the plan for the future
9 January 2016
There is a problem with the money we use. Most money is created by banks as a debt on which interest must be paid. If you take out a loan, new money is created. If you pay back the loan, the money disappears again. The problem is not that you have pay back the loan but that you have to pay interest. The money to pay the interest from doesn't exist unless someone else borrows this money for you. A simple example can demonstrate what I mean.
Assume that there is a small self-sufficient village that does not trade with other villages. This village needs € 1,000 to operate its entire economy. A wealthy village dweller has deposited € 1,000 in cash in the local bank for a year. He hopes to receive some interest on his deposit, which seems to be a reasonable desire. His deposit is a time deposit so he cannot touch this money for a year. The villagers can lend the money and use it for their daily affairs.
What happens? After a year the € 1,000 has to be returned, but also a petty € 50 in interest must be paid. There is a slight difficulty, a fly in the ointment so to say. The required € 1,050 simply is not there as there is only € 1,000 in cash to begin with. Then the bank comes up with a clever solution. The economy needs € 1,000 to operate and the € 50 is non-existent money that cannot be repaid, so the bank offers to lend the villagers € 1,050 at the same reasonable interest rate of 5%.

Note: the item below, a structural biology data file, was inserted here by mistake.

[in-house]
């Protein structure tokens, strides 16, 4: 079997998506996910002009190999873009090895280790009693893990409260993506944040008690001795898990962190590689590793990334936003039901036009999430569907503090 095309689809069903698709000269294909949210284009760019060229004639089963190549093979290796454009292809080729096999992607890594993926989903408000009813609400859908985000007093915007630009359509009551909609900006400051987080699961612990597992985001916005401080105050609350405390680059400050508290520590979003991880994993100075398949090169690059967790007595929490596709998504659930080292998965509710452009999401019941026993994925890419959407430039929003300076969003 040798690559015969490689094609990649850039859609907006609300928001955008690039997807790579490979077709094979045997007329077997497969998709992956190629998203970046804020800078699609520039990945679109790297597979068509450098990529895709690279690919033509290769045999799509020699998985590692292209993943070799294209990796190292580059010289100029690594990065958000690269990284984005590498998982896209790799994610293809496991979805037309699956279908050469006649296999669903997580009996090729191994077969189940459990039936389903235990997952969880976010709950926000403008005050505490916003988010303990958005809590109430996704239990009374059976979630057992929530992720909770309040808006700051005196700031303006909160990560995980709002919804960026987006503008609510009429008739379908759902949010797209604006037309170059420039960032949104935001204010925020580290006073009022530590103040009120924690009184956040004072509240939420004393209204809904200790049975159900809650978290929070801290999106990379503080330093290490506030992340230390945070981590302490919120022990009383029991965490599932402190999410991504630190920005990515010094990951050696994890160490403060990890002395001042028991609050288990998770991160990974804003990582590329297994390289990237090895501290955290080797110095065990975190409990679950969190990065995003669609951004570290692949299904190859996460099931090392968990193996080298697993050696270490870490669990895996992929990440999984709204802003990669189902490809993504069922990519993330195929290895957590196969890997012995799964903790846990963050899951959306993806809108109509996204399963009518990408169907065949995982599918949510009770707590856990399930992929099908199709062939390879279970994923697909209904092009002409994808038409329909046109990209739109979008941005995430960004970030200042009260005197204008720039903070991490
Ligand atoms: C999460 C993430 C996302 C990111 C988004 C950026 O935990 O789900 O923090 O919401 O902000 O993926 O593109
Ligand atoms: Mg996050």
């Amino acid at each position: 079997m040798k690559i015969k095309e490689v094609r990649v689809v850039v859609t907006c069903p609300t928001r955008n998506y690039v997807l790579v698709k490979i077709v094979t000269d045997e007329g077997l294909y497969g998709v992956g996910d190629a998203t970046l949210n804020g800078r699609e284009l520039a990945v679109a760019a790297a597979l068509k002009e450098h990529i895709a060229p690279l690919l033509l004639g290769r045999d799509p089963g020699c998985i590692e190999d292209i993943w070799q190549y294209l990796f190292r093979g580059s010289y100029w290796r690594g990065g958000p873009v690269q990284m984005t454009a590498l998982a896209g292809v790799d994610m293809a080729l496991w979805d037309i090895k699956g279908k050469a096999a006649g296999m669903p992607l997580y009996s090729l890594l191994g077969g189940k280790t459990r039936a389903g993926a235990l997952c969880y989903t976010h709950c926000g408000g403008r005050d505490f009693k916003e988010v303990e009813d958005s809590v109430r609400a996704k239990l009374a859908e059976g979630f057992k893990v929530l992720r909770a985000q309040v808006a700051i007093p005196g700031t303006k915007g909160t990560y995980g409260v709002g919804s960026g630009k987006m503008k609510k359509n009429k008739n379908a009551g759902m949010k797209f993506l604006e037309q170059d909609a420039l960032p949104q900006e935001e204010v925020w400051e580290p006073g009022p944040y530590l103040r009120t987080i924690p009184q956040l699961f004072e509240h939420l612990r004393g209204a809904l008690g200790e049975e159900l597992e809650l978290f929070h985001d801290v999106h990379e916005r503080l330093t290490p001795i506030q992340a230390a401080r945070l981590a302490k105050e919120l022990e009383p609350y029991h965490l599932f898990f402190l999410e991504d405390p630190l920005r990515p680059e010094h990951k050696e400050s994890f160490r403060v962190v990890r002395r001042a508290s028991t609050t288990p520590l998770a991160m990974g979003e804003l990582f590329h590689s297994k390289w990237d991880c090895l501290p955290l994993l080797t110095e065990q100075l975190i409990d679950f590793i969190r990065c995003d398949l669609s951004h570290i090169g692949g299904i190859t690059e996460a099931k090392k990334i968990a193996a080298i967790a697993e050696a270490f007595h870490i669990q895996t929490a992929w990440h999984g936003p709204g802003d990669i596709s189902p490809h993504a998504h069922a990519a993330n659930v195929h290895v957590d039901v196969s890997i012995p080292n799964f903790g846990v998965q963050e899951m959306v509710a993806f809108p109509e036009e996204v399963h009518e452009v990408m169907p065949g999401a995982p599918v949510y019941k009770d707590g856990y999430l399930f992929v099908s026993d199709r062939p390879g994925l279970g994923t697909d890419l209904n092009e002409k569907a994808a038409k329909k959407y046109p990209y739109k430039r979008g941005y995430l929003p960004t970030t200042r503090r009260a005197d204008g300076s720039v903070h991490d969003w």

It is now clear what will take place next. At the end of the next year the debt has grown to € 1,102,50. This may not seem much but it cannot be repaid as there is only € 1,000 in cash. After 10 years the debt has grown to € 1,628,89. After 100 years it amounts to the considerable sum of € 131,501,26. There is no way of repaying this debt as there is still only € 1,000 in cash. Long before that time, the debt level may already have become a cause of some concern.
If the villagers fear the consequences of compounding interest, then nobody in the village may be willing to borrow the extra € 50 in the first year so that there would be only € 950 in the economy in the second year, while the debt remains € 1000. After two years there would be € 900 in the economy as another € 50 in interest had to be paid. After twenty years, there is no money left at all, only € 1000 in debt. Long before that the economy would have collapsed.
Of course reality is more complicated. A village is unlikely to be self-sufficient. Banks make expenses. Banks may lose money on bad loans. Depositors can spend their money so that others can pay back their loans. And debts do not have to be repaid in one year. Still, this example shows that financial crises can be caused by the interest that must be paid on debts. Central banks print extra money if this scheme runs into trouble.